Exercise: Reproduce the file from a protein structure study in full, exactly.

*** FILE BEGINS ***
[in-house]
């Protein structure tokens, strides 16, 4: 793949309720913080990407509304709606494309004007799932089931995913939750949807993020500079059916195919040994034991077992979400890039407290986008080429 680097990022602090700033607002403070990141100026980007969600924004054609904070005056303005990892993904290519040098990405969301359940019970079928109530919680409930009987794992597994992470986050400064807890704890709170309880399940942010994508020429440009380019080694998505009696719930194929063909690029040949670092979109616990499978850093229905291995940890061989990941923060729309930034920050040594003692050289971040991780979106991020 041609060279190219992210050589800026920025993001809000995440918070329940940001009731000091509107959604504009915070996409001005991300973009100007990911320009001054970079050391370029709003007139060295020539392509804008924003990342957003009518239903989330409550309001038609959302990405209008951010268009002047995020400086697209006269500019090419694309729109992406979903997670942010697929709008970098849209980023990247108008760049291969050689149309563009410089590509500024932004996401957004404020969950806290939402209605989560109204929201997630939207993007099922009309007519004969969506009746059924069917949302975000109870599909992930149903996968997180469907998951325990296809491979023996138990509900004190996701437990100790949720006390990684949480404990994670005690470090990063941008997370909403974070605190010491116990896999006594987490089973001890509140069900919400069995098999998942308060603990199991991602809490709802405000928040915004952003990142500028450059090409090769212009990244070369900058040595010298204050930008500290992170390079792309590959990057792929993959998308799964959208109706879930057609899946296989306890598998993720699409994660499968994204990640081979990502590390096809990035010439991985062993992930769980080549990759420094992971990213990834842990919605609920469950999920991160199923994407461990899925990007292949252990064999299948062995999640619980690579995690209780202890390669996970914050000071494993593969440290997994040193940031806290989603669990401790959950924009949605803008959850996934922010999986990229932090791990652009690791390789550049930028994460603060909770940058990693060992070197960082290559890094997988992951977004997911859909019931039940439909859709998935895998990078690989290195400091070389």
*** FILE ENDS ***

[in-house]
């Protein structure tokens, strides 16, 4: 793949309720913080990407509304709606494309004007799932089931995913939750949807993020500079059916195919040994034991077992979400890039407290986008080429 680097990022602090700033607002403070990141100026980007969600924004054609904070005056303005990892993904290519040098990405969301359940019970079928109530919680409930009987794992597994992470986050400064807890704890709170309880399940942010994508020429440009380019080694998505009696719930194929063909690029040949670092979109616990499978850093229905291995940890061989990941923060729309930034920050040594003692050289971040991780979106991020 041609060279190219992210050589800026920025993001809000995440918070329940940001009731000091509107959604504009915070996409001005991300973009100007990911320009001054970079050391370029709003007139060295020539392509804008924003990342957003009518239903989330409550309001038609959302990405209008951010268009002047995020400086697209006269500019090419694309729109992406979903997670942010697929709008970098849209980023990247108008760049291969050689149309563009410089590509500024932004996401957004404020969950806290939402209605989560109204929201997630939207993007099922009309007519004969969506009746059924069917949302975000109870599909992930149903996968997180469907998951325990296809491979023996138990509900004190996701437990100790949720006390990684949480404990994670005690470090990063941008997370909403974070605190010491116990896999006594987490089973001890509140069900919400069995098999998942308060603990199991991602809490709802405000928040915004952003990142500028450059090409090769212009990244070369900058040595010298204050930008500290992170390079792309590959990057792929993959998308799964959208109706879930057609899946296989306890598998993720699409994660499968994204990640081979990502590390096809990035010439991985062993992930769980080549990759420094992971990213990834842990919605609920469950999920991160199923994407461990899925990007292949252990064999299948062995999640619980690579995690209780202890390669996970914050000071494993593969440290997994040193940031806290989603669990401790959950924009949605803008959850996934922010999986990229932090791990652009690791390789550049930028994460603060909770940058990693060992070197960082290559890094997988992951977004997911859909019931039940439909859709998935895998990078690989290195400091070389």